The competition required students to design and build simple rockets that were launched with compressed air from an air compressor. One goal for students was to create a rocket that would stay in the air the longest when launched vertically. Another goal was for the students to accurately predict the distance their rocket would travel under a given set of conditions.
The engineering connections here are obvious. Students worked within given constraints to optimize a solution using a design, build, test, revise process. That's both a disciplinary core idea and one of the practices of science and engineering. But the 3-dimensional learning goes deeper than that.
The 3-d learning started with a guiding question: "How can I design the best rocket for this competition?" This question served as the focus of everything my rocket team did prior to today's competition.
Based on this question, students began to investigate, design, and test. During this process, they worked with disciplinary core ideas related to PS2: Motion and Stability. While I may not have taken time to explicitly teach content related to this DCI, students experienced it through their investigations.
into this "content," students interjected several of the science and engineering practices. They defined problems, analyzed data, designed solutions, used mathematical thinking, and even argued from evidence. The analysis of data and mathematical thinking occurred as students tested their rockets repeatedly under different launch conditions to allow them to best predict their rocket's launch distance. They argued from evidence within their teams as they negotiated how to best modify their rockets to improve their designs.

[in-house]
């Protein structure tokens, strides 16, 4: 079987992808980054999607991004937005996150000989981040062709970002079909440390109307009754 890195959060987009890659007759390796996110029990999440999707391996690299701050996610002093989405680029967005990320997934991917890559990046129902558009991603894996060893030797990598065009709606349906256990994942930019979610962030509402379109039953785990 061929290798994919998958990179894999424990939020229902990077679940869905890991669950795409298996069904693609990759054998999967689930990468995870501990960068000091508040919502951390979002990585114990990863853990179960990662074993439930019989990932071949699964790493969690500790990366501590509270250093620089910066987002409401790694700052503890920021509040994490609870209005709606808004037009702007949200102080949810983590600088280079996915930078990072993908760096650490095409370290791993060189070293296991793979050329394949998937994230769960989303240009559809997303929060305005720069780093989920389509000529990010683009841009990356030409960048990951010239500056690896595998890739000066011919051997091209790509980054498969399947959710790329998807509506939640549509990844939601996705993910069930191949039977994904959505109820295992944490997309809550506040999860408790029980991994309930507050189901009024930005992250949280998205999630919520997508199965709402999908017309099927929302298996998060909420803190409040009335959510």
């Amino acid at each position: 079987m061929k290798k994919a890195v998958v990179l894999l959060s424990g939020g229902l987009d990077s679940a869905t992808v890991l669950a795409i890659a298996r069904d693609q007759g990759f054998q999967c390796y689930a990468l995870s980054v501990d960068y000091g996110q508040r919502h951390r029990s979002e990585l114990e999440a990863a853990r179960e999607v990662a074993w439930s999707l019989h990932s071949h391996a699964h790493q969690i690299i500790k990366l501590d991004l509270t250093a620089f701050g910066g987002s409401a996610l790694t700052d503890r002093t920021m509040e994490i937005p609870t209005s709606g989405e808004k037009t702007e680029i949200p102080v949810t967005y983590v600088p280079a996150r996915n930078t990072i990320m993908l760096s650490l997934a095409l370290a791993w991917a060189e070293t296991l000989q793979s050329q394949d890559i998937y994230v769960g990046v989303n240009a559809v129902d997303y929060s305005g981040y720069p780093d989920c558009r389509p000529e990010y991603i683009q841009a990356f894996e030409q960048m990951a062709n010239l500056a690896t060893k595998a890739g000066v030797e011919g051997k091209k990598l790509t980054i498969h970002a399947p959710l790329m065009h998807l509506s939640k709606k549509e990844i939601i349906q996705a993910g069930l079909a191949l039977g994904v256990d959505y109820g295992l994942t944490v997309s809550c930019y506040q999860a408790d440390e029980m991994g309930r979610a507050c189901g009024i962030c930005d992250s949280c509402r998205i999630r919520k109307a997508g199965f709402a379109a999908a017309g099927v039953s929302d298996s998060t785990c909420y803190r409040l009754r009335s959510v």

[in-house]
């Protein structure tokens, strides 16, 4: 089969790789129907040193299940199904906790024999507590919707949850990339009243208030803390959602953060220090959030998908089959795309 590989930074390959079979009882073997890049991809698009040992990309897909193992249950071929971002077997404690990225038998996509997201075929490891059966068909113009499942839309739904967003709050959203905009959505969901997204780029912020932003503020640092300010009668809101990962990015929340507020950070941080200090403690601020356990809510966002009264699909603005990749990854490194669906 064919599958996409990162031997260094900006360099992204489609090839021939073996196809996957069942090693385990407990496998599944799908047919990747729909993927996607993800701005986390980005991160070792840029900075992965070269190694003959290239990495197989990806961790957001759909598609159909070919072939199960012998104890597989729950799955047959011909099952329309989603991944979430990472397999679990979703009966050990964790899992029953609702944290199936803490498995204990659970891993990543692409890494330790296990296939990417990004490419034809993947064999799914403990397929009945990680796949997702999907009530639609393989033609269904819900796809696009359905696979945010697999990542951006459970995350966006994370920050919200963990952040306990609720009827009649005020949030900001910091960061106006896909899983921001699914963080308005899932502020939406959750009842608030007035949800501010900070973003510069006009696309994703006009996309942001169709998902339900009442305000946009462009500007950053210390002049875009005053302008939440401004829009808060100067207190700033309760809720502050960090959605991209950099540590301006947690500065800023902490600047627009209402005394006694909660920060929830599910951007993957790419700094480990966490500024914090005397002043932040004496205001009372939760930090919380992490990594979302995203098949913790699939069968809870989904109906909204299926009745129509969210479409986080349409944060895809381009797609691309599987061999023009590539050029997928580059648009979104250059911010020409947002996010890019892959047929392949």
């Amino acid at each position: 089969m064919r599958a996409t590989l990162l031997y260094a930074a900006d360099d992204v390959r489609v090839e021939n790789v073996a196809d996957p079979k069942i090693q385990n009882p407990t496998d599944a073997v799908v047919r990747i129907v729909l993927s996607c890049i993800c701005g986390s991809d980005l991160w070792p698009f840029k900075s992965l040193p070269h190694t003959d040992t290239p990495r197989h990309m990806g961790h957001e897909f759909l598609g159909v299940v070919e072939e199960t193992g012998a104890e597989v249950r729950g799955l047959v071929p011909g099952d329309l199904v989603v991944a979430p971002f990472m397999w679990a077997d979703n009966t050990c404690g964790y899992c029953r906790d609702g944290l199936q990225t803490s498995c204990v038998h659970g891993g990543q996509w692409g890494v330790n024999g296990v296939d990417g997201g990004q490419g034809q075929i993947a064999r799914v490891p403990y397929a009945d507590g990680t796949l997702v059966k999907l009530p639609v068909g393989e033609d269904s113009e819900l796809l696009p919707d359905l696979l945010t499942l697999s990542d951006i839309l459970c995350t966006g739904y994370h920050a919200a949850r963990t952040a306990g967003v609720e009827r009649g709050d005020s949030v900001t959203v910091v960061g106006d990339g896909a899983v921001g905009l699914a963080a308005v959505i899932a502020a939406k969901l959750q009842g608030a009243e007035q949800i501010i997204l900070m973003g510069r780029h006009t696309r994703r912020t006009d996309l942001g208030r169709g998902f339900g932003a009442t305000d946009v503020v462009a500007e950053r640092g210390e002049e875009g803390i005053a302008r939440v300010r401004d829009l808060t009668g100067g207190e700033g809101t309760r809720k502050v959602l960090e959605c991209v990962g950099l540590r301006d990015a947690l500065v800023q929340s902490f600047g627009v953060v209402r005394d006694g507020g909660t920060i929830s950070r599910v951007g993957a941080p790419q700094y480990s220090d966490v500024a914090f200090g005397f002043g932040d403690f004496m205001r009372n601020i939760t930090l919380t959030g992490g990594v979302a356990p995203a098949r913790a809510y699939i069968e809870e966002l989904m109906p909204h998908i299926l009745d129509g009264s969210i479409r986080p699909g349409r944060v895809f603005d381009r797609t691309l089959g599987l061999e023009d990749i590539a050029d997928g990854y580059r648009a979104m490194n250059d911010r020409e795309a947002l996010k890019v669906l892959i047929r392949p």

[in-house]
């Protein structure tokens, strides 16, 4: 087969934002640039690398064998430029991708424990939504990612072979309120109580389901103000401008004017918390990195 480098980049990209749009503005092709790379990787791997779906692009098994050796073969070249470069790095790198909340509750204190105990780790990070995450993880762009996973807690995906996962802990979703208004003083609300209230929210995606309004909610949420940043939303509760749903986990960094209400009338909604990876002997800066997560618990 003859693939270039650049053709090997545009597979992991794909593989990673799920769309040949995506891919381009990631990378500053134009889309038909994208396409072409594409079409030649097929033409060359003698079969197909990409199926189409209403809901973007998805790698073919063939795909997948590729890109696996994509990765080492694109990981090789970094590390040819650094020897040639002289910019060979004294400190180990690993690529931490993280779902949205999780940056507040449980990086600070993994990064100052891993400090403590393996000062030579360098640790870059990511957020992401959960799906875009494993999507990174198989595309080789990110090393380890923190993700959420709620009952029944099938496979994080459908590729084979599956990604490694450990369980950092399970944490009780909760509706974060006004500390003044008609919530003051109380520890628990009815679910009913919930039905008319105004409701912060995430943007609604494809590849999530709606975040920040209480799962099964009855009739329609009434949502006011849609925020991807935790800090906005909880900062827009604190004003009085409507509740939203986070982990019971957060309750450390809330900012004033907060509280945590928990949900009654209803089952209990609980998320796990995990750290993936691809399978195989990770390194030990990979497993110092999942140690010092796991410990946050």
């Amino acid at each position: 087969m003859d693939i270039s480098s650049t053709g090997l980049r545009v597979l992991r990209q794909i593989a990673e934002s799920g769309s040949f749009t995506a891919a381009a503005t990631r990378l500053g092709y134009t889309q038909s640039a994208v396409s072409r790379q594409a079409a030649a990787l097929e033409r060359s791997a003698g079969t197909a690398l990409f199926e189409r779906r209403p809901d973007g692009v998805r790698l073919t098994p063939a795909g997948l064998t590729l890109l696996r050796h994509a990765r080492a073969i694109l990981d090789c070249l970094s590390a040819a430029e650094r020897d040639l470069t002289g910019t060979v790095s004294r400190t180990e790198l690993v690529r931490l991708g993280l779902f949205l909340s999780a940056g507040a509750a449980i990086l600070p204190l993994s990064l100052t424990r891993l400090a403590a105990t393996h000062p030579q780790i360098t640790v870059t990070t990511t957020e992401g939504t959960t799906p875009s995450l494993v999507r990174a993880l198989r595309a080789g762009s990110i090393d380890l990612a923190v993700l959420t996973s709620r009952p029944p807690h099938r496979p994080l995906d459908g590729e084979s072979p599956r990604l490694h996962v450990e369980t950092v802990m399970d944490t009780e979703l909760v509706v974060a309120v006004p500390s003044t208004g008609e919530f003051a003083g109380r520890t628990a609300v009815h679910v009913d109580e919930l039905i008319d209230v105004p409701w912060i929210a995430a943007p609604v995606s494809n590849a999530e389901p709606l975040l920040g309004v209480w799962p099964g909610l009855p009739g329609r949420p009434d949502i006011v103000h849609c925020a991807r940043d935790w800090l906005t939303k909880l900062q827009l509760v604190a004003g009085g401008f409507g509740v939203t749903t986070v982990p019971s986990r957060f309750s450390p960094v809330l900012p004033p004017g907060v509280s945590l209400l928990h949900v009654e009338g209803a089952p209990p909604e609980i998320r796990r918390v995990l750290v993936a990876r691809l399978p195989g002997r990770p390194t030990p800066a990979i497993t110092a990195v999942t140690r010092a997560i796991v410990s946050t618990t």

The 3-d learning even included some of those tricky crosscutting concepts. Students examined cause and effect and patterns when they looked for performance changes based on design changes. They also were able to look at structure and function as it relates to aerodynamics and rocket design.
All of this was almost "accidental' in that I didn't set out with the intention of addressing any of those aspects of the NGSS. I just set out to help some students have fun and to give them the opportunity to participate in a science competition.
The question, then, is how can we create this kind of 3-dimensional learning on purpose in our classrooms. I think the first step is finding good guiding questions--questions that are important to the students. If we don't have these questions in place, then there is nothing to unify the 3 dimensions of the NGSS. If our questions are good enough, and interesting enough for our students, connections to all 3 dimensions will be easy.